By Jared Chausow
By Katie Toth
By Elizabeth Flock
By Albert Samaha
By Anna Merlan
By Jon Campbell
By Jon Campbell
By Albert Samaha
On a cold Friday evening in February two years ago, with a historic blizzard bearing down on the Eastern Seaboard, a small crowd of people bundled into a New York University lecture hall to hear a talk that would become something of a legend, a shot heard 'round the Internet.
The speaker of the evening was Eben Moglen, a professor at Columbia Law School and the founder of the Software Freedom Law Center. A stocky man with a white beard, glasses, and a high, nasal voice, Moglen spoke casually and rocked back and forth on his heels as he turned to make eye contact with his audience.
"So, of course, I didn't have any date tonight," Moglen began, deadpan. "Everybody knows that. My calendar's on the Web. The problem is that problem. Our calendar is on the Web. Our location is on the Web. You have a cell phone, and you have a cell-phone-network provider, and if your cell-phone-network provider is Sprint, then we can tell you that several million times last year, somebody who has a law-enforcement ID card in his pocket somewhere went to the Sprint website and asked for the real-time location of somebody with a telephone number and was given it. Several million times. Just like that."
In short, Moglen said, "the deal that you get with the traditional service called telephony contains a thing you didn't know, like spying."
Moglen wasn't there to talk about cell-phone surveillance, but it served as a good metaphor for his larger point: The technologies we rely on to stay connected to one another are infected with destructive overlays of surveillance that can only do us harm. Tracing the history of the Internet, Moglen found many culprits in the transformation of the Web into a tool of control and surveillance, but he reserved special blame for one person.
"Mr. Zuckerberg has attained an unenviable record," Moglen said of the founder of Facebook. "He has done more harm to the human race than anybody else his age."
Why? Because, Moglen said, Mark Zuckerberg had harnessed the energy of our social desires to talk us into a swindle. "Everybody needs to get laid," Moglen said. "He turned it into a structure for degenerating the integrity of human personality, and he has to a remarkable extent succeeded with a very poor deal. Namely, 'I will give you free Web hosting and some PHP doodads, and you get spying for free all the time.'"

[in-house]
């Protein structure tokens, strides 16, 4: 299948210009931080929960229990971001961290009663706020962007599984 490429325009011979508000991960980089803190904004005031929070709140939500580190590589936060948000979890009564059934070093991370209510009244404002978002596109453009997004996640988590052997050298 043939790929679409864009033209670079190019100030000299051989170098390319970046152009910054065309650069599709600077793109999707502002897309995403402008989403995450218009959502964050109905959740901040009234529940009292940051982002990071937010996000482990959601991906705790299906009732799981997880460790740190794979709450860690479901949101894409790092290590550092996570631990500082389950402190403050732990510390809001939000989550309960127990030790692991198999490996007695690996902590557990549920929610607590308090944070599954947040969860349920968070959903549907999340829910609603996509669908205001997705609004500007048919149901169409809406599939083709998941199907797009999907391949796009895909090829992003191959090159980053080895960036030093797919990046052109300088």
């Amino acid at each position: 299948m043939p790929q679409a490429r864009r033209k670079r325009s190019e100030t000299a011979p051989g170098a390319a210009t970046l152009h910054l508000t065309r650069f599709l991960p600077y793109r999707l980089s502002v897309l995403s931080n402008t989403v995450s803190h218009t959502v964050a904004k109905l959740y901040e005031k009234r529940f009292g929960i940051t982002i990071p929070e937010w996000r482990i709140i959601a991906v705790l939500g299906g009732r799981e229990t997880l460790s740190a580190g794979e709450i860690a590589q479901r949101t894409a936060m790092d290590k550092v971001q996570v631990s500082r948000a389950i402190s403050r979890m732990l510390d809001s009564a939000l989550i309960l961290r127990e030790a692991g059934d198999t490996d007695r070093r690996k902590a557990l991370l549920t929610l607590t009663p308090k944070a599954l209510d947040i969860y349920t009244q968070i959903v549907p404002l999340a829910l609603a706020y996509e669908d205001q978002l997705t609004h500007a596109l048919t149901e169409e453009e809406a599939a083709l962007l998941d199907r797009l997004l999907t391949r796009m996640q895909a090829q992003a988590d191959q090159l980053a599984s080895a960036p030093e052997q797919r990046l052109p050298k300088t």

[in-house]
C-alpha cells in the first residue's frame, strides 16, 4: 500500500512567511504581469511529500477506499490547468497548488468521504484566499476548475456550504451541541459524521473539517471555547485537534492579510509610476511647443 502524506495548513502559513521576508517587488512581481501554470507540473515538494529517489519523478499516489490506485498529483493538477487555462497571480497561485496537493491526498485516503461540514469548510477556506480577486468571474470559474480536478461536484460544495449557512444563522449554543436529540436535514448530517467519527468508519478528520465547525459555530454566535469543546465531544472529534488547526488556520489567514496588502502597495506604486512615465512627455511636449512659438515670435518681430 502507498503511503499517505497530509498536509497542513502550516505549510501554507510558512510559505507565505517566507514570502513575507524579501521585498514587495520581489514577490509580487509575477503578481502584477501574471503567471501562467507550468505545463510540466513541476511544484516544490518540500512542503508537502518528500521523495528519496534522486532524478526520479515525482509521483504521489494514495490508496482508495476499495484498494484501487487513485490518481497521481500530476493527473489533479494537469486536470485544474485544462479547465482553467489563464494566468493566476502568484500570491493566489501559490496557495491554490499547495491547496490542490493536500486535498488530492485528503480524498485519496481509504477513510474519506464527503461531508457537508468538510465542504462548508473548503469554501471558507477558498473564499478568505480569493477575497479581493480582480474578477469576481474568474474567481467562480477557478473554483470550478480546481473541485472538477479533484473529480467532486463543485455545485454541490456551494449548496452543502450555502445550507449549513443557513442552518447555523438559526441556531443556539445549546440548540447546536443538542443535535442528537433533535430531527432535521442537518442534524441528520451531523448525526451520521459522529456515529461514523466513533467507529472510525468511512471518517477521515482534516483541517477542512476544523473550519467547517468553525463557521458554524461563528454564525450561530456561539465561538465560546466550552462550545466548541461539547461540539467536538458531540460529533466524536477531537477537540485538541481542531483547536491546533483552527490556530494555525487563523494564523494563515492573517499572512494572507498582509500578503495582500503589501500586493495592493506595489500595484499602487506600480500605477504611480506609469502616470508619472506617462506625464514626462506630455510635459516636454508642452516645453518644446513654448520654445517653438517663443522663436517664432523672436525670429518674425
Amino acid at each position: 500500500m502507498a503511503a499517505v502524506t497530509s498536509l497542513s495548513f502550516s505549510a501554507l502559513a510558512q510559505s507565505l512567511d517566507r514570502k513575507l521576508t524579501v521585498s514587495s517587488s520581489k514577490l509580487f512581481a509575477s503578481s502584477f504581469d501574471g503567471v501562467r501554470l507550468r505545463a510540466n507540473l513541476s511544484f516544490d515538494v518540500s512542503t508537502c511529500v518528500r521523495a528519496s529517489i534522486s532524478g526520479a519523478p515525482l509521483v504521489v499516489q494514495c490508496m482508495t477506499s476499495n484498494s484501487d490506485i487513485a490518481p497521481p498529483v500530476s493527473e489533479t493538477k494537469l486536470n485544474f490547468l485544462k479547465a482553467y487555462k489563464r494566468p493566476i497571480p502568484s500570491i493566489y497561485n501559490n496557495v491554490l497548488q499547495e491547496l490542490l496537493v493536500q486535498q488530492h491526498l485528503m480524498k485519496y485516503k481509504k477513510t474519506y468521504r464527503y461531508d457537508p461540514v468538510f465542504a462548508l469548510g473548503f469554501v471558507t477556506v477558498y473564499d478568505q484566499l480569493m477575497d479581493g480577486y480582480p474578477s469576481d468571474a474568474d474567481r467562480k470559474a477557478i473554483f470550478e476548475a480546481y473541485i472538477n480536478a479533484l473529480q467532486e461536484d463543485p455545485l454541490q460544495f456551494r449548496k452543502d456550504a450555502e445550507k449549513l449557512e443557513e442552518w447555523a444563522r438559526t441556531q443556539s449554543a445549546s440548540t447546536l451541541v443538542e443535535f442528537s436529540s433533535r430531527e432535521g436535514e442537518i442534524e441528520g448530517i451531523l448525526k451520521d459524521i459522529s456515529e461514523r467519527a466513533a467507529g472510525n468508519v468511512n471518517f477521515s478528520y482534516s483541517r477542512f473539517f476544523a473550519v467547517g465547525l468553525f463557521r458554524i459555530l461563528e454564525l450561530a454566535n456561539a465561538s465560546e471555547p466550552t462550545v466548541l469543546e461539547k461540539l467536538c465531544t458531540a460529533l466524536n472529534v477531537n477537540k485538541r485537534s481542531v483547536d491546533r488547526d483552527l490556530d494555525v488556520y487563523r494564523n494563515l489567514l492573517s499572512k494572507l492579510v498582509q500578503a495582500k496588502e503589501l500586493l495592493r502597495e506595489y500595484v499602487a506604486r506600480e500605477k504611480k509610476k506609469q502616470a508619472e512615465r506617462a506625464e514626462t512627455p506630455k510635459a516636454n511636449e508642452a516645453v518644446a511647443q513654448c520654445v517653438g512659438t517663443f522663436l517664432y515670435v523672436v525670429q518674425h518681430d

It was hardly the first time this sort of critique had been leveled against Facebook, but Moglen wasn't just carping.
"I'm not suggesting it should be illegal," Moglen told the audience of the Internet Society of New York. "It should be obsolete. We're technologists. We should fix it."
Fixing it wouldn't be hard, Moglen argued. There's no reason the architecture of a social network has to include the kinds of privacy invasion endemic to Facebook. In fact, the hardware and software necessary to build a network in which people kept direct control of their information, with no middleman, already exists. So Moglen challenged his audience: Build a better system.
"Mr. Zuckerberg richly deserves bankruptcy," Moglen said. "Let's give it to him."
The rise of Facebook has been one of the defining stories of the young century. From its (somewhat) humble origins in a Harvard dorm room in 2004 to its present network of more than 800 million people, Facebook has redefined our conception of communication, inaugurating a new age of interconnectedness we call social networking.
To many, Facebook is social networking. It is the medium that brings us together in ways that we couldn't have imagined before, delivering on a promise that was always implicit in the World Wide Web but only partially realized. Facebook offers us a space in which to talk, connect, and share music, pictures, and the stories of our lives, a space to express who we are and learn about one another and our world. We like it. A lot. We spend nearly eight hours a month on the site. By August, 1 billion human beings will be on Facebook.
And now, after building a network unprecedented in history in its breadth and penetration, Facebook is enjoying a further triumph: It's going public with an expected valuation of as much as $100 billion. It's the biggest technology offering ever, and it catapults Facebook into the league of PepsiCo, Verizon, Disney, and Goldman Sachs.
But as the business press and slavering investors look on eagerly at Zuckerberg's coronation, many believe that the seeds of Facebook's downfall have already been sown. The company might have brought people together like never before, but exploitation is woven inextricably into its DNA. Facebook makes its money by commercializing personal information, watching its users, analyzing their behavior, and selling what it learns.
Not everyone finds that troubling, but some people do. They believe that we can have all the benefits of a social network without paying for it with constant surveillance. They imagine alternative networks where users can talk, share, and collaborate with whomever they please without allowing a third party to memorize their face, what they read, and their shopping habits. They imagine that given a choice between a network committed to extracting as much information from them as possible and one with built-in controls and protection, eventually they'll choose the latter. And they're not just imagining these new networks. They're building them now.